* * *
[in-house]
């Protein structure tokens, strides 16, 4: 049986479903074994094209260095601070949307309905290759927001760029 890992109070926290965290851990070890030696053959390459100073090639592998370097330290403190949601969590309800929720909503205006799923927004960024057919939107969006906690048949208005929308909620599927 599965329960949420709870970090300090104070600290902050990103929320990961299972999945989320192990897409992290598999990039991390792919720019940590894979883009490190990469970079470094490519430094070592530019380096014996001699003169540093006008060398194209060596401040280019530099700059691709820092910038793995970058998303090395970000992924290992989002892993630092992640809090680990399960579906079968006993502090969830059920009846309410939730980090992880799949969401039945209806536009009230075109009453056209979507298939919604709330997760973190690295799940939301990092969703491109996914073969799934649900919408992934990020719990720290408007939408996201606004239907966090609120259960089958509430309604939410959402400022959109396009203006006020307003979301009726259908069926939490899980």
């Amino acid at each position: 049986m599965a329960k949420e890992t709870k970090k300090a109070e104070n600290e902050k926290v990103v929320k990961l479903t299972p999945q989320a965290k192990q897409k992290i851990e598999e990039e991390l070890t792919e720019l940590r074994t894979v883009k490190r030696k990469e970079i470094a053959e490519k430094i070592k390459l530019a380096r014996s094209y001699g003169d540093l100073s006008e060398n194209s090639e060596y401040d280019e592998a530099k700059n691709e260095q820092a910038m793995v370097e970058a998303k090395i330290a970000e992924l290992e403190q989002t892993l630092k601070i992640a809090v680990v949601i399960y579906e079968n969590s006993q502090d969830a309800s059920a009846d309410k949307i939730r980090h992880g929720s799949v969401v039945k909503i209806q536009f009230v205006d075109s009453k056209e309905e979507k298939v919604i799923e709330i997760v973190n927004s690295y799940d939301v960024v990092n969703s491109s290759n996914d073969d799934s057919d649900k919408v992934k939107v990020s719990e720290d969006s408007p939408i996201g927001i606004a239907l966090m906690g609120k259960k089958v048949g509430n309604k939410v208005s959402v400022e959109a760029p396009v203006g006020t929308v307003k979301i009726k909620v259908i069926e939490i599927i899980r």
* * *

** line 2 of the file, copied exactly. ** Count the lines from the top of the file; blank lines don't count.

């Protein structure tokens, strides 16, 4: 049986479903074994094209260095601070949307309905290759927001760029 890992109070926290965290851990070890030696053959390459100073090639592998370097330290403190949601969590309800929720909503205006799923927004960024057919939107969006906690048949208005929308909620599927 599965329960949420709870970090300090104070600290902050990103929320990961299972999945989320192990897409992290598999990039991390792919720019940590894979883009490190990469970079470094490519430094070592530019380096014996001699003169540093006008060398194209060596401040280019530099700059691709820092910038793995970058998303090395970000992924290992989002892993630092992640809090680990399960579906079968006993502090969830059920009846309410939730980090992880799949969401039945209806536009009230075109009453056209979507298939919604709330997760973190690295799940939301990092969703491109996914073969799934649900919408992934990020719990720290408007939408996201606004239907966090609120259960089958509430309604939410959402400022959109396009203006006020307003979301009726259908069926939490899980």